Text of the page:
It can be used in fully automatic mode, when the camera selects the focus, shutter speed and aperture, and all the photographer has to do is point and shoot. Even in fully automatic mode, there is a choice of full image exposure metering and spot metering. But it can also be used in manual mode. There is a switch to select manual focussing. In manual exposure control there is a choice of aperture priority, shutter priority, and twilight mode. Aperture priority allows a choice of 12 values between f1.8 and f11. Shutter priority offers 13 speeds between 1/60 and 1/4000 - the latter allowing you to freeze movement in action shots. Twilight mode is used for fireworks, illuminations and other night time situations where it helps to suppress blurring in the light areas and maintain the night atmosphere.
The photo below, which links to the full size one, was taken in manual mode, with manual focussing and aperture priority set at f1.8 to throw the rain spattered window and the view through it out of focus.
This photograph also illustrates the camera's macro capabilities. There is no special macro mode. You simply use full wide angle and move close into the subject - as close as 1" from lens to subject. The daffodil is a miniature one. Its trumpet is about 1/2" long, and across the widest part of the petals is 1".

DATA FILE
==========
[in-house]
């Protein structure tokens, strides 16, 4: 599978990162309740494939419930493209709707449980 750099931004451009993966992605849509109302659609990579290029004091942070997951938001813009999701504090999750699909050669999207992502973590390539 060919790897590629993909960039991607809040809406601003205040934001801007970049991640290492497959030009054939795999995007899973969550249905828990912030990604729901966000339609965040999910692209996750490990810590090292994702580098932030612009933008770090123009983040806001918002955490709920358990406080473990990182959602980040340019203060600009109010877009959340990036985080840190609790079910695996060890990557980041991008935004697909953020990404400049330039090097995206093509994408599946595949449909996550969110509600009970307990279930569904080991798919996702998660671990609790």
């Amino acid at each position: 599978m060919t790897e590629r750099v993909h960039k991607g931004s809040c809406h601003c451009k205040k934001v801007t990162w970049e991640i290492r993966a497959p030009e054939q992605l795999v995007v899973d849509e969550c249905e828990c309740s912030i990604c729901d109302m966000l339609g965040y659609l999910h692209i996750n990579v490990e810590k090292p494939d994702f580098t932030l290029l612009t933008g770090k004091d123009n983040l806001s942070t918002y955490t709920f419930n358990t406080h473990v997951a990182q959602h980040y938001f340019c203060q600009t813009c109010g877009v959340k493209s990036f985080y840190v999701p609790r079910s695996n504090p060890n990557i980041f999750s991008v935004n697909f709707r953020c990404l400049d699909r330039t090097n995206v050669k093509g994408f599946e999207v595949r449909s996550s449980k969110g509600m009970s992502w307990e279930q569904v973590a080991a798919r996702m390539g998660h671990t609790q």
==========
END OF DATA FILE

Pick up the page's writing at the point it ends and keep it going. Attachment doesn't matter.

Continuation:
The flash gun is closed and therefore not operating until you switch it on, when the flashgun pops up above the lens. There are three flash levels - high, normal or low. The photograph accessed from the thumbnail below was taken on normal flash, from about 6ft from the subject, with some zoom. I did have to remove the green eye (cat equivalent of red eye in human subject flash pictures) in an art package.
The FD91 mpg facility is the same as the FD88 one, and there are two mpgs on the FD88 page which are exactly the same as the output of the FD91.
To sum up, I am very pleased with the FD91 camera and find it very versatile and pleasant to use. It is much bigger than the FD88 and almost twice as heavy. The FD88 with its higher resolution is best for shots where a lot of detail is required, or where big enlargements will be needed. It is also much better than the FD91 where light is poor. Indoor shots at weddings or parties where flash would spoil the picture are better with the FD88.
The FD91 comes into its own where long zoom or manual control are needed. It is far better than the FD88 for nature or sports or action photography, and the control over aperture also gives it the edge where differential focus is desirable. I tend to use whichever camera is most appropriate to the type of work I want to do. For church interiors, parties or weddings, anywhere where I wanted a lot of detail and big enlargements, I would use the FD88. For nature photography, moving objects, distant objects where I needed a lot of zoom, I would use the FD91.
This final thumbnail accesses photographs taken with the FD91 during a walk in the woods. Apart from the leaf, full zoom was used on the other shots. The squirrel and pigeon were high in the trees, and although the robin was much nearer he was very small. These are small sections cropped from the centre of the original photos.